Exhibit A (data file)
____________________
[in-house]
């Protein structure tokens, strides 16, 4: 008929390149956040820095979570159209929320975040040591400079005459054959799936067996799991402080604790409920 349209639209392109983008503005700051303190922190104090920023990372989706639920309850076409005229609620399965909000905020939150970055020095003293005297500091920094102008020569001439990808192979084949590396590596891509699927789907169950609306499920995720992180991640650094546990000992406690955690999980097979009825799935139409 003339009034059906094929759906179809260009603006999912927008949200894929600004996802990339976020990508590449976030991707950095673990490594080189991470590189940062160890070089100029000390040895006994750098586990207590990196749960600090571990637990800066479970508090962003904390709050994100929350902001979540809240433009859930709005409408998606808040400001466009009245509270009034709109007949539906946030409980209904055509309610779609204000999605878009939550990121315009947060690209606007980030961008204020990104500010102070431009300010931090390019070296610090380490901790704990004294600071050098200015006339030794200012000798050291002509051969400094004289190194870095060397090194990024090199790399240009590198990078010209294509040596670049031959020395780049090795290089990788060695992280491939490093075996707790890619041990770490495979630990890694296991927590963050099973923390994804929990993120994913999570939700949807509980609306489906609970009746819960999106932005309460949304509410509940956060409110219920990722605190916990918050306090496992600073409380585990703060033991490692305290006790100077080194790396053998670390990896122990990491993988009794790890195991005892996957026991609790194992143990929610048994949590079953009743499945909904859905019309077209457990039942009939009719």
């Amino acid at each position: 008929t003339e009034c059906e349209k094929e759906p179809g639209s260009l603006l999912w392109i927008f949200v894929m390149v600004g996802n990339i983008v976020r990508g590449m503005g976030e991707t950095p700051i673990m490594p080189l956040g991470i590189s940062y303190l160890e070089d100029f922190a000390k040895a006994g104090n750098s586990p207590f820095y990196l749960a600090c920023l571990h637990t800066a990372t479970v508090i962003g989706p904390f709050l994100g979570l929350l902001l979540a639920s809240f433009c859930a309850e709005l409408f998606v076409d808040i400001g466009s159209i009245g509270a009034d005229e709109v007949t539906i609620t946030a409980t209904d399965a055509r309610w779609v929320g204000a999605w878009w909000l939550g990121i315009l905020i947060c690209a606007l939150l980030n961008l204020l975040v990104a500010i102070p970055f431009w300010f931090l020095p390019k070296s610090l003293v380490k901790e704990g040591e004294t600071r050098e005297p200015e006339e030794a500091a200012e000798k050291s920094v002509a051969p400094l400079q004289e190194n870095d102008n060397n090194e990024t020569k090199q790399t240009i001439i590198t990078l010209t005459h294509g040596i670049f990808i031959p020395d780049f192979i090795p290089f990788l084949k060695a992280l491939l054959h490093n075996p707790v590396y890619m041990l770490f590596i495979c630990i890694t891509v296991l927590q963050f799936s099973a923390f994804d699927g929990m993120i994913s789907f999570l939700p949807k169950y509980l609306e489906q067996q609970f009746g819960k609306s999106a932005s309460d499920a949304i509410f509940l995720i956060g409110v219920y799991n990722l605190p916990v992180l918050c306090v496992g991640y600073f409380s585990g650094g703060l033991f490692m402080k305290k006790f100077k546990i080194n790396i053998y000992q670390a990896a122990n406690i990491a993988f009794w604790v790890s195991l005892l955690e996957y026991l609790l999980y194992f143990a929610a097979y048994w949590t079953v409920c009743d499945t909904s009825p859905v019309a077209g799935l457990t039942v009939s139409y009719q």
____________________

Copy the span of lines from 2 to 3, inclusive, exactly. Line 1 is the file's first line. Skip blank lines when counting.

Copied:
């Protein structure tokens, strides 16, 4: 008929390149956040820095979570159209929320975040040591400079005459054959799936067996799991402080604790409920 349209639209392109983008503005700051303190922190104090920023990372989706639920309850076409005229609620399965909000905020939150970055020095003293005297500091920094102008020569001439990808192979084949590396590596891509699927789907169950609306499920995720992180991640650094546990000992406690955690999980097979009825799935139409 003339009034059906094929759906179809260009603006999912927008949200894929600004996802990339976020990508590449976030991707950095673990490594080189991470590189940062160890070089100029000390040895006994750098586990207590990196749960600090571990637990800066479970508090962003904390709050994100929350902001979540809240433009859930709005409408998606808040400001466009009245509270009034709109007949539906946030409980209904055509309610779609204000999605878009939550990121315009947060690209606007980030961008204020990104500010102070431009300010931090390019070296610090380490901790704990004294600071050098200015006339030794200012000798050291002509051969400094004289190194870095060397090194990024090199790399240009590198990078010209294509040596670049031959020395780049090795290089990788060695992280491939490093075996707790890619041990770490495979630990890694296991927590963050099973923390994804929990993120994913999570939700949807509980609306489906609970009746819960999106932005309460949304509410509940956060409110219920990722605190916990918050306090496992600073409380585990703060033991490692305290006790100077080194790396053998670390990896122990990491993988009794790890195991005892996957026991609790194992143990929610048994949590079953009743499945909904859905019309077209457990039942009939009719």
């Amino acid at each position: 008929t003339e009034c059906e349209k094929e759906p179809g639209s260009l603006l999912w392109i927008f949200v894929m390149v600004g996802n990339i983008v976020r990508g590449m503005g976030e991707t950095p700051i673990m490594p080189l956040g991470i590189s940062y303190l160890e070089d100029f922190a000390k040895a006994g104090n750098s586990p207590f820095y990196l749960a600090c920023l571990h637990t800066a990372t479970v508090i962003g989706p904390f709050l994100g979570l929350l902001l979540a639920s809240f433009c859930a309850e709005l409408f998606v076409d808040i400001g466009s159209i009245g509270a009034d005229e709109v007949t539906i609620t946030a409980t209904d399965a055509r309610w779609v929320g204000a999605w878009w909000l939550g990121i315009l905020i947060c690209a606007l939150l980030n961008l204020l975040v990104a500010i102070p970055f431009w300010f931090l020095p390019k070296s610090l003293v380490k901790e704990g040591e004294t600071r050098e005297p200015e006339e030794a500091a200012e000798k050291s920094v002509a051969p400094l400079q004289e190194n870095d102008n060397n090194e990024t020569k090199q790399t240009i001439i590198t990078l010209t005459h294509g040596i670049f990808i031959p020395d780049f192979i090795p290089f990788l084949k060695a992280l491939l054959h490093n075996p707790v590396y890619m041990l770490f590596i495979c630990i890694t891509v296991l927590q963050f799936s099973a923390f994804d699927g929990m993120i994913s789907f999570l939700p949807k169950y509980l609306e489906q067996q609970f009746g819960k609306s999106a932005s309460d499920a949304i509410f509940l995720i956060g409110v219920y799991n990722l605190p916990v992180l918050c306090v496992g991640y600073f409380s585990g650094g703060l033991f490692m402080k305290k006790f100077k546990i080194n790396i053998y000992q670390a990896a122990n406690i990491a993988f009794w604790v790890s195991l005892l955690e996957y026991l609790l999980y194992f143990a929610a097979y048994w949590t079953v409920c009743d499945t909904s009825p859905v019309a077209g799935l457990t039942v009939s139409y009719q």